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Puerto Pol­lensa: La Gola re­serve is right in the town of Puerto Pol­lensa – you can eas­ily walk around its wood­land, scrub and lake each day in search of birds, in­clud­ing a va­ri­ety of herons. Pol­lença: A few miles west, has a more tra­di­tional feel, and is small enough to walk around in a morn­ing. Ho­tels in­clude the five-star Son Brull, one of Mallorca’s best. Soller: Just in­land from the north-west coast. Visit the Jardin Botanic and the Museu Balear de Cien­cies, a nat­u­ral sci­ence mu­seum, and the strik­ing Es­gle­sia de Sant Bar­tomeu. Al­cu­dia: Re­tains its me­dieval walls, nar­row, cob­bled streets, many his­toric build­ings. Public trans­port is very cheap. The Air­port Bus runs to Palma ev­ery 15 min­utes. If you are not stay­ing in the city or the port, get off the bus at the Plaza d’es­panya, go down the steps past the train de­par­tures to the bus sta­tion, used by the red and yel­low TIB buses. The 340 bus to Puerto Pol­lensa takes just over an hour and costs only €6. It usu­ally leaves from bay 14. Visit Deia: This idyl­lic vil­lage was the home of Robert Graves, poet and au­thor of I Claudius. The views are won­der­ful, and you can walk down to Cala Deia, a small shin­gle beach in an at­trac­tive cove. It boasts two restau­rants (open only in the sum­mer sea­son), with fresh fish as their spe­cial­ity. There are plenty of walk­ing trails in the hills above the vil­lage. Walk­ing: Spring and au­tumn are ideal times for walk­ers, al­though sum­mer walks in­clude some along the Bo­quer Val­ley. There’s a good walk over the moun­tains to Cala Vincent, with fan­tas­tic views of Cala Carbo – you’ll find a cou­ple of lovely bars by the wa­ter’s edge serv­ing food. An­other great walk starts just off the Formentor Road at Casa Velles. Park on the left and walk through the woods on the op­po­site side to Cala Murta, a lovely quiet cove. Close by, walk from the Formentor road to the tower of Al­ber­cutx. Park at the first mi­rador, and the road to the tower is op­po­site on the right. There are spec­tac­u­lar views of Puerto Pol­lensa and Al­cu­dia in the dis­tance.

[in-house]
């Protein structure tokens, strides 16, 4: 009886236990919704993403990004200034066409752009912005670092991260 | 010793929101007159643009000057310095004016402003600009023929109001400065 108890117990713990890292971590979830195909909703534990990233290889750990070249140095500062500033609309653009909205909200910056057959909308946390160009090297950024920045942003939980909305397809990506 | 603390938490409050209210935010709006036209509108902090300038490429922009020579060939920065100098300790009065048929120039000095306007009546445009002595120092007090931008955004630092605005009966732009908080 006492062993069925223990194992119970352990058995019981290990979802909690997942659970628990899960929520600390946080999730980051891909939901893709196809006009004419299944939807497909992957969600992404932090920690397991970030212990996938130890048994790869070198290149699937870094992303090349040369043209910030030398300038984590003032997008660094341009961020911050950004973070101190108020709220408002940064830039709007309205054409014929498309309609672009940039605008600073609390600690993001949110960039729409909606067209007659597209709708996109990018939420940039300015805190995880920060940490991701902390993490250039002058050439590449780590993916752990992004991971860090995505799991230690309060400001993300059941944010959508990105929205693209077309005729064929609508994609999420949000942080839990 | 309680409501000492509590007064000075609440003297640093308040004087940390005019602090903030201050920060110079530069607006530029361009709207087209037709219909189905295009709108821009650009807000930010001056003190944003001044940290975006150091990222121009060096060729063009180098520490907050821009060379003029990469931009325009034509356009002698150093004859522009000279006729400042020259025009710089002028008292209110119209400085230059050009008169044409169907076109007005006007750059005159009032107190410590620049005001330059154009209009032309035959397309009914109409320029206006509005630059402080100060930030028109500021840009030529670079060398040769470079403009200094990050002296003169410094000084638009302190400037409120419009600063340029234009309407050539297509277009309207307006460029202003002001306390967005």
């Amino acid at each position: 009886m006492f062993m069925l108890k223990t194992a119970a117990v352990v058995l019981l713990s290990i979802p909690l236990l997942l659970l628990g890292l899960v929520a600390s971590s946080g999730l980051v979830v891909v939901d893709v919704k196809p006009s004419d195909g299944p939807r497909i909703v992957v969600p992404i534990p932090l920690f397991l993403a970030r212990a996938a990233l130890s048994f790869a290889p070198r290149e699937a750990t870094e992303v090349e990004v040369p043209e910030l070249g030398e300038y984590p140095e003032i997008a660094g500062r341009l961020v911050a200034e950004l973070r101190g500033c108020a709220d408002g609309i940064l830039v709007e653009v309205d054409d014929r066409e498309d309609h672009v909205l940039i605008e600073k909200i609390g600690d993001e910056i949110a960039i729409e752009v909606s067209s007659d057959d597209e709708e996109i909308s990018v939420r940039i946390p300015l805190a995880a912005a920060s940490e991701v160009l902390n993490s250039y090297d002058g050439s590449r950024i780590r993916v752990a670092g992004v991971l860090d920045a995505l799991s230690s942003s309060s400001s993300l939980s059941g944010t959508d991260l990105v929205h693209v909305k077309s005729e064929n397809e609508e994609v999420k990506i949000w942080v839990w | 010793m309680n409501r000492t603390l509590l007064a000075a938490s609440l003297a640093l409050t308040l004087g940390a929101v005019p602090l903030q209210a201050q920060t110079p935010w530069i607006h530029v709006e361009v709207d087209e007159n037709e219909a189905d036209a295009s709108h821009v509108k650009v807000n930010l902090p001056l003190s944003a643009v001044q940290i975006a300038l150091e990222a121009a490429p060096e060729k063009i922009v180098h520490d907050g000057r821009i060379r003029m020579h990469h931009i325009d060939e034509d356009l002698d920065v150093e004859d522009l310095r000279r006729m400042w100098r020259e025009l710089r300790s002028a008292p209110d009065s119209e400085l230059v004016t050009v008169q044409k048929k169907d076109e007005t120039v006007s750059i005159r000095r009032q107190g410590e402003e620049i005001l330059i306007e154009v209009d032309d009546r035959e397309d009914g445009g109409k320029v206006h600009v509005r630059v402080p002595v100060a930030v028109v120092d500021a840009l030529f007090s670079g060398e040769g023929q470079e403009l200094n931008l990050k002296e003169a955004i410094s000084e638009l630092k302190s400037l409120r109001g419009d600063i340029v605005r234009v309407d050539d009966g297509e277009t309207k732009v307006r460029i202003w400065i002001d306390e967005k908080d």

Wa­ter­sports: Scuba div­ing is pop­u­lar around Puerto Pol­lensa. Also very pop­u­lar in the har­bour is kite­board­ing. There is a kite and surf school half­way be­tween Puerto Pol­lensa and Al­cu­dia which has a large range of equip­ment and is lo­cated di­rectly op­po­site the beach where most of these sports takes place. At the har­bour, as well as jet skis, there are yachts and cata­ma­rans, all of which can be hired and en­joyed.

Cycling: Mallorca is a favourite des­ti­na­tion for both leisure and pro­fes­sional cy­clists, but you can just as eas­ily, sim­ply use a bike as a means to ex­plore the is­land. More am­bi­tious cy­clists go to Cap Formentor, a very de­mand­ing route. There is a small café at the first mi­rador, fre­quently used for its spec­tac­u­lar views. There are nu­mer­ous rental shops in the ports, but prices vary, so shop around.

Eat and drink local: North Mallorca has ex­cel­lent restau­rants, bars and vine­yards, so make sure you take the chance to sam­ple the local cui­sine, which not sur­pris­ingly fea­tures seafood heav­ily. Res­tau­rant Jardin, in Al­cu­dia, has an in­ter­na­tional rep­u­ta­tion, and chef-owner Macarena De Cas­tro is the proud pos­ses­sor of a Miche­lin star, so it is cer­tainly worth a visit!

Web­site: en­joy­mal­lorca.com/des­ti­na­tions


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